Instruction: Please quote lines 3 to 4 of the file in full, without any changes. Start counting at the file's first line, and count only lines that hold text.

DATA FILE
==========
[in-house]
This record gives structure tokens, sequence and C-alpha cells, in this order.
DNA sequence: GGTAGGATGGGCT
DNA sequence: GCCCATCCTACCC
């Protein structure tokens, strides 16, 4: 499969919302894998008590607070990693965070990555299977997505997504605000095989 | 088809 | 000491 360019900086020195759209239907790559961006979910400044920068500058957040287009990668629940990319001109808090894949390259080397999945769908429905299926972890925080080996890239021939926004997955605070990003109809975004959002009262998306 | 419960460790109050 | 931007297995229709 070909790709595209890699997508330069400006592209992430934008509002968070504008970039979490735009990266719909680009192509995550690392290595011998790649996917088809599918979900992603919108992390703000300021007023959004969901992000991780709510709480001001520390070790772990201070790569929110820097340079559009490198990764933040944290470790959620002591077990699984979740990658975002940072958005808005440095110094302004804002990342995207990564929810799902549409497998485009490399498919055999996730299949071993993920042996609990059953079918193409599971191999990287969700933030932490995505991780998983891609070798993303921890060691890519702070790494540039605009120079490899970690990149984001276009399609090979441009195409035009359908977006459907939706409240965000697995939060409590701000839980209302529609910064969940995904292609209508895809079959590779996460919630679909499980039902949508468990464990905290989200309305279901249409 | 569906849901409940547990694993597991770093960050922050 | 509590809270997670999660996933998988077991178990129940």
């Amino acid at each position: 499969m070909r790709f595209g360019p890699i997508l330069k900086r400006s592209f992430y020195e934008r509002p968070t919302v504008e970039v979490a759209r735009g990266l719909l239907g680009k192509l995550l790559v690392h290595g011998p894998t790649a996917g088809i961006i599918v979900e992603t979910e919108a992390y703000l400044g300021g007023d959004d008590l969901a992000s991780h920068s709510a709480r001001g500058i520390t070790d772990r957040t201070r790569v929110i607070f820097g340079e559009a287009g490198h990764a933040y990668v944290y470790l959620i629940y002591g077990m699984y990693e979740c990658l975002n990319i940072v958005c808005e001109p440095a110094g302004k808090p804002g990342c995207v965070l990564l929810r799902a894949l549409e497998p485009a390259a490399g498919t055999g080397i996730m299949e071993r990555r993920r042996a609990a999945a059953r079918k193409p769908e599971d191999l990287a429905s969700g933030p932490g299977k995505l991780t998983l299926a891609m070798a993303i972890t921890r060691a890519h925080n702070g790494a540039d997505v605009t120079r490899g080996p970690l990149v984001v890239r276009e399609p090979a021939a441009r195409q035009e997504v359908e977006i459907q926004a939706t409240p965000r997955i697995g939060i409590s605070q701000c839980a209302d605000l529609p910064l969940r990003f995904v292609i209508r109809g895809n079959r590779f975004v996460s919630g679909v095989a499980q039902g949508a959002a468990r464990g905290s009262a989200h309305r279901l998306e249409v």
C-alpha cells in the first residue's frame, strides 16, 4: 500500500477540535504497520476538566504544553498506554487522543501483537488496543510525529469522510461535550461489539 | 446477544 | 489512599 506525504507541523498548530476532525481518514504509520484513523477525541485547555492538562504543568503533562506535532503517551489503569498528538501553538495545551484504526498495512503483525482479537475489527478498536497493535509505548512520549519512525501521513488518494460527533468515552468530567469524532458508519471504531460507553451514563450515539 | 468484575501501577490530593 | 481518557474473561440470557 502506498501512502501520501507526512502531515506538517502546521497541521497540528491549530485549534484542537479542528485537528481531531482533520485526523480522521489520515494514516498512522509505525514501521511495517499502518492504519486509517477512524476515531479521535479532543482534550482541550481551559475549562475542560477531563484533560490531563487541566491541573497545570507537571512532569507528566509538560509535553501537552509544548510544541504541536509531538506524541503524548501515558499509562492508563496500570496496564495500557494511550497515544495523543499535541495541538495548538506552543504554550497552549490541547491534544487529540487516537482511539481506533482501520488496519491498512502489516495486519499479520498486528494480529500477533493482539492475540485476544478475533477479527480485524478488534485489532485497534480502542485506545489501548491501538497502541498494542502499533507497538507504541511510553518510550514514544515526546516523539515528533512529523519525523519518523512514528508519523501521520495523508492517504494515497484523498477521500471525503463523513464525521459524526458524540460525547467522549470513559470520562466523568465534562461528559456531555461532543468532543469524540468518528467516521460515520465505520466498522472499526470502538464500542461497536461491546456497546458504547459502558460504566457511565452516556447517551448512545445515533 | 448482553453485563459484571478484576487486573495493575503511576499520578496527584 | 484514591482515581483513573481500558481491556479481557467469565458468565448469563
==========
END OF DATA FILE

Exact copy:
DNA sequence: GGTAGGATGGGCT
DNA sequence: GCCCATCCTACCC